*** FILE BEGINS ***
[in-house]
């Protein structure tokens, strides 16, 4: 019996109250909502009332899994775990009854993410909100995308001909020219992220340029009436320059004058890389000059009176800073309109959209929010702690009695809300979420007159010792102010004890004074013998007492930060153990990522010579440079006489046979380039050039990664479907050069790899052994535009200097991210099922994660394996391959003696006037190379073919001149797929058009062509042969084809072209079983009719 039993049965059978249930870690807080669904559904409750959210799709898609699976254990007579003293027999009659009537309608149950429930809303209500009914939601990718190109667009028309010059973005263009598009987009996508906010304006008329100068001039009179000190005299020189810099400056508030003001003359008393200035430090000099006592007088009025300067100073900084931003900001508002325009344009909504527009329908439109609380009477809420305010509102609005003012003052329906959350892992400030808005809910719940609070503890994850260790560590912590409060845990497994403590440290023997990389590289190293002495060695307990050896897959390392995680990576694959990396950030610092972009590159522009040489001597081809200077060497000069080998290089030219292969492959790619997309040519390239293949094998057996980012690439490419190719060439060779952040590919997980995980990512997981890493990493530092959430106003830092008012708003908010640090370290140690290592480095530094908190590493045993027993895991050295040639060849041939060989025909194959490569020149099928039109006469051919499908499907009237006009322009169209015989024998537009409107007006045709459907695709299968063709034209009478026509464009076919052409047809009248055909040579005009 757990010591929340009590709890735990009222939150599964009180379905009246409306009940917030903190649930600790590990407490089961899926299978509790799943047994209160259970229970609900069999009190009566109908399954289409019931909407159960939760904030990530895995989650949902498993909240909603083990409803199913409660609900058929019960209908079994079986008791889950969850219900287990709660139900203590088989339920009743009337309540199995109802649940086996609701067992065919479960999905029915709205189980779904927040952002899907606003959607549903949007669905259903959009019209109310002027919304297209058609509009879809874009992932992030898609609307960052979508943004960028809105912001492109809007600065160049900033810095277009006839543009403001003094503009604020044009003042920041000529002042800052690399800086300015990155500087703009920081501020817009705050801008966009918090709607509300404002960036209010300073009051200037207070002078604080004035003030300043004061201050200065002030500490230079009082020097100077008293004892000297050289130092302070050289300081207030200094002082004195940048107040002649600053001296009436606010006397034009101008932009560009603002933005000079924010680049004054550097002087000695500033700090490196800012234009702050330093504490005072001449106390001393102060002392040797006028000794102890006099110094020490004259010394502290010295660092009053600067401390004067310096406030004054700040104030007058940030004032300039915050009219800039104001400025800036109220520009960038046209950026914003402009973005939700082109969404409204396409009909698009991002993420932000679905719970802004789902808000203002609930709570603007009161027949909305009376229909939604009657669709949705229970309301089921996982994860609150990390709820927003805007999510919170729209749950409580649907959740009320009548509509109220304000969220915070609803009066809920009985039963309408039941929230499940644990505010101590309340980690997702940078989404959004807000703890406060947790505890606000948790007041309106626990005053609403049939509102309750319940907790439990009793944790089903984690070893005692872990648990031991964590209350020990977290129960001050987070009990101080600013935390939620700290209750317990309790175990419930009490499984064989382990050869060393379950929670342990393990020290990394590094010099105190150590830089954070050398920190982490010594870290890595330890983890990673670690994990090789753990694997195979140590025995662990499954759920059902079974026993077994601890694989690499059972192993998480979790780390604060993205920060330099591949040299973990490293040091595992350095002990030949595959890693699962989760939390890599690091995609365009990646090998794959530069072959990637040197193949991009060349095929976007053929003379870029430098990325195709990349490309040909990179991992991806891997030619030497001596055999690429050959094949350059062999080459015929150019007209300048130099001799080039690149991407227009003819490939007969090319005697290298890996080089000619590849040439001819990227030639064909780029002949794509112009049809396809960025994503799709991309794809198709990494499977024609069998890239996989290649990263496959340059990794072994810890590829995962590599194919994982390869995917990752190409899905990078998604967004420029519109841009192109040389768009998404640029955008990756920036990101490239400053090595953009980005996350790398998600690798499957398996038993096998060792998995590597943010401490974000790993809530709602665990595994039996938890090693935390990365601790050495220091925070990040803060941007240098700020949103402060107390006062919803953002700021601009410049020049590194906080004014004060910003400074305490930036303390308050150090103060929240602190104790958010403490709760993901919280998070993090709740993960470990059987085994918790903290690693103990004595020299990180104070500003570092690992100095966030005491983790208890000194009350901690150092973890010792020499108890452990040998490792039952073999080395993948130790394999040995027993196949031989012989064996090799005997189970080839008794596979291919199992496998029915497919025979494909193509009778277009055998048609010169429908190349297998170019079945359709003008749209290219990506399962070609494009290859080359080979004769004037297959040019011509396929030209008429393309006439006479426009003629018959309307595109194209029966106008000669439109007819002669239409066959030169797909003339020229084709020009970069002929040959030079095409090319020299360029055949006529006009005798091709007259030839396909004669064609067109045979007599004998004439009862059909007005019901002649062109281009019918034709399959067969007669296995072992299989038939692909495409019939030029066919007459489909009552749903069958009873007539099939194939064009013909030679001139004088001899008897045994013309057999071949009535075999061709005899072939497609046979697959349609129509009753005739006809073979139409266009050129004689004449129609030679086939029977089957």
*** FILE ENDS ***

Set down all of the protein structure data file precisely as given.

[in-house]
């Protein structure tokens, strides 16, 4: 019996109250909502009332899994775990009854993410909100995308001909020219992220340029009436320059004058890389000059009176800073309109959209929010702690009695809300979420007159010792102010004890004074013998007492930060153990990522010579440079006489046979380039050039990664479907050069790899052994535009200097991210099922994660394996391959003696006037190379073919001149797929058009062509042969084809072209079983009719 039993049965059978249930870690807080669904559904409750959210799709898609699976254990007579003293027999009659009537309608149950429930809303209500009914939601990718190109667009028309010059973005263009598009987009996508906010304006008329100068001039009179000190005299020189810099400056508030003001003359008393200035430090000099006592007088009025300067100073900084931003900001508002325009344009909504527009329908439109609380009477809420305010509102609005003012003052329906959350892992400030808005809910719940609070503890994850260790560590912590409060845990497994403590440290023997990389590289190293002495060695307990050896897959390392995680990576694959990396950030610092972009590159522009040489001597081809200077060497000069080998290089030219292969492959790619997309040519390239293949094998057996980012690439490419190719060439060779952040590919997980995980990512997981890493990493530092959430106003830092008012708003908010640090370290140690290592480095530094908190590493045993027993895991050295040639060849041939060989025909194959490569020149099928039109006469051919499908499907009237006009322009169209015989024998537009409107007006045709459907695709299968063709034209009478026509464009076919052409047809009248055909040579005009 757990010591929340009590709890735990009222939150599964009180379905009246409306009940917030903190649930600790590990407490089961899926299978509790799943047994209160259970229970609900069999009190009566109908399954289409019931909407159960939760904030990530895995989650949902498993909240909603083990409803199913409660609900058929019960209908079994079986008791889950969850219900287990709660139900203590088989339920009743009337309540199995109802649940086996609701067992065919479960999905029915709205189980779904927040952002899907606003959607549903949007669905259903959009019209109310002027919304297209058609509009879809874009992932992030898609609307960052979508943004960028809105912001492109809007600065160049900033810095277009006839543009403001003094503009604020044009003042920041000529002042800052690399800086300015990155500087703009920081501020817009705050801008966009918090709607509300404002960036209010300073009051200037207070002078604080004035003030300043004061201050200065002030500490230079009082020097100077008293004892000297050289130092302070050289300081207030200094002082004195940048107040002649600053001296009436606010006397034009101008932009560009603002933005000079924010680049004054550097002087000695500033700090490196800012234009702050330093504490005072001449106390001393102060002392040797006028000794102890006099110094020490004259010394502290010295660092009053600067401390004067310096406030004054700040104030007058940030004032300039915050009219800039104001400025800036109220520009960038046209950026914003402009973005939700082109969404409204396409009909698009991002993420932000679905719970802004789902808000203002609930709570603007009161027949909305009376229909939604009657669709949705229970309301089921996982994860609150990390709820927003805007999510919170729209749950409580649907959740009320009548509509109220304000969220915070609803009066809920009985039963309408039941929230499940644990505010101590309340980690997702940078989404959004807000703890406060947790505890606000948790007041309106626990005053609403049939509102309750319940907790439990009793944790089903984690070893005692872990648990031991964590209350020990977290129960001050987070009990101080600013935390939620700290209750317990309790175990419930009490499984064989382990050869060393379950929670342990393990020290990394590094010099105190150590830089954070050398920190982490010594870290890595330890983890990673670690994990090789753990694997195979140590025995662990499954759920059902079974026993077994601890694989690499059972192993998480979790780390604060993205920060330099591949040299973990490293040091595992350095002990030949595959890693699962989760939390890599690091995609365009990646090998794959530069072959990637040197193949991009060349095929976007053929003379870029430098990325195709990349490309040909990179991992991806891997030619030497001596055999690429050959094949350059062999080459015929150019007209300048130099001799080039690149991407227009003819490939007969090319005697290298890996080089000619590849040439001819990227030639064909780029002949794509112009049809396809960025994503799709991309794809198709990494499977024609069998890239996989290649990263496959340059990794072994810890590829995962590599194919994982390869995917990752190409899905990078998604967004420029519109841009192109040389768009998404640029955008990756920036990101490239400053090595953009980005996350790398998600690798499957398996038993096998060792998995590597943010401490974000790993809530709602665990595994039996938890090693935390990365601790050495220091925070990040803060941007240098700020949103402060107390006062919803953002700021601009410049020049590194906080004014004060910003400074305490930036303390308050150090103060929240602190104790958010403490709760993901919280998070993090709740993960470990059987085994918790903290690693103990004595020299990180104070500003570092690992100095966030005491983790208890000194009350901690150092973890010792020499108890452990040998490792039952073999080395993948130790394999040995027993196949031989012989064996090799005997189970080839008794596979291919199992496998029915497919025979494909193509009778277009055998048609010169429908190349297998170019079945359709003008749209290219990506399962070609494009290859080359080979004769004037297959040019011509396929030209008429393309006439006479426009003629018959309307595109194209029966106008000669439109007819002669239409066959030169797909003339020229084709020009970069002929040959030079095409090319020299360029055949006529006009005798091709007259030839396909004669064609067109045979007599004998004439009862059909007005019901002649062109281009019918034709399959067969007669296995072992299989038939692909495409019939030029066919007459489909009552749903069958009873007539099939194939064009013909030679001139004088001899008897045994013309057999071949009535075999061709005899072939497609046979697959349609129509009753005739006809073979139409266009050129004689004449129609030679086939029977089957």